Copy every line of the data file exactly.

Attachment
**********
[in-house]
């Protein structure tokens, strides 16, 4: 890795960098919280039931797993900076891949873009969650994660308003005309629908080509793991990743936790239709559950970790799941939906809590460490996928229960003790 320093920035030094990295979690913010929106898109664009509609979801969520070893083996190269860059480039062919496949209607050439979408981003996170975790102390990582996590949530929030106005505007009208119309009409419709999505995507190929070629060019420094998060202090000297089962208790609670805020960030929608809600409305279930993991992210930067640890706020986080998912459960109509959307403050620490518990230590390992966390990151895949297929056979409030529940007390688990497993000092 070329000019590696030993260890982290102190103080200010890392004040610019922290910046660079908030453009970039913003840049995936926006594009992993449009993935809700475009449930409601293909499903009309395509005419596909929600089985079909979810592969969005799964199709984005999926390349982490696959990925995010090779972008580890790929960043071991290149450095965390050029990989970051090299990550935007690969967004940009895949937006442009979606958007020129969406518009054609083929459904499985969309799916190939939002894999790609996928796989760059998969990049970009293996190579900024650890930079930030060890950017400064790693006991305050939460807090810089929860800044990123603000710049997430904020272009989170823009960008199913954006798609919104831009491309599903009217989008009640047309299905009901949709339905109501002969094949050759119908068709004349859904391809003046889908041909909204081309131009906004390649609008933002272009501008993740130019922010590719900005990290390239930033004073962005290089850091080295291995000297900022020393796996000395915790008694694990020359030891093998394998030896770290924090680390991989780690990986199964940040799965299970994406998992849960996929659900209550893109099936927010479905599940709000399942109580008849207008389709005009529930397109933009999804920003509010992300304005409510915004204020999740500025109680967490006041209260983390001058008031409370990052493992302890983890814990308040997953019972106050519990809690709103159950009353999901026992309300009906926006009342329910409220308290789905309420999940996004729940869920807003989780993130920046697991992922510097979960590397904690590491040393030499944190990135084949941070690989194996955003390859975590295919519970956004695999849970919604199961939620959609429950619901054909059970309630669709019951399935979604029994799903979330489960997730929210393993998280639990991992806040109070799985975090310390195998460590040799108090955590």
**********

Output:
[in-house]
């Protein structure tokens, strides 16, 4: 890795960098919280039931797993900076891949873009969650994660308003005309629908080509793991990743936790239709559950970790799941939906809590460490996928229960003790 320093920035030094990295979690913010929106898109664009509609979801969520070893083996190269860059480039062919496949209607050439979408981003996170975790102390990582996590949530929030106005505007009208119309009409419709999505995507190929070629060019420094998060202090000297089962208790609670805020960030929608809600409305279930993991992210930067640890706020986080998912459960109509959307403050620490518990230590390992966390990151895949297929056979409030529940007390688990497993000092 070329000019590696030993260890982290102190103080200010890392004040610019922290910046660079908030453009970039913003840049995936926006594009992993449009993935809700475009449930409601293909499903009309395509005419596909929600089985079909979810592969969005799964199709984005999926390349982490696959990925995010090779972008580890790929960043071991290149450095965390050029990989970051090299990550935007690969967004940009895949937006442009979606958007020129969406518009054609083929459904499985969309799916190939939002894999790609996928796989760059998969990049970009293996190579900024650890930079930030060890950017400064790693006991305050939460807090810089929860800044990123603000710049997430904020272009989170823009960008199913954006798609919104831009491309599903009217989008009640047309299905009901949709339905109501002969094949050759119908068709004349859904391809003046889908041909909204081309131009906004390649609008933002272009501008993740130019922010590719900005990290390239930033004073962005290089850091080295291995000297900022020393796996000395915790008694694990020359030891093998394998030896770290924090680390991989780690990986199964940040799965299970994406998992849960996929659900209550893109099936927010479905599940709000399942109580008849207008389709005009529930397109933009999804920003509010992300304005409510915004204020999740500025109680967490006041209260983390001058008031409370990052493992302890983890814990308040997953019972106050519990809690709103159950009353999901026992309300009906926006009342329910409220308290789905309420999940996004729940869920807003989780993130920046697991992922510097979960590397904690590491040393030499944190990135084949941070690989194996955003390859975590295919519970956004695999849970919604199961939620959609429950619901054909059970309630669709019951399935979604029994799903979330489960997730929210393993998280639990991992806040109070799985975090310390195998460590040799108090955590």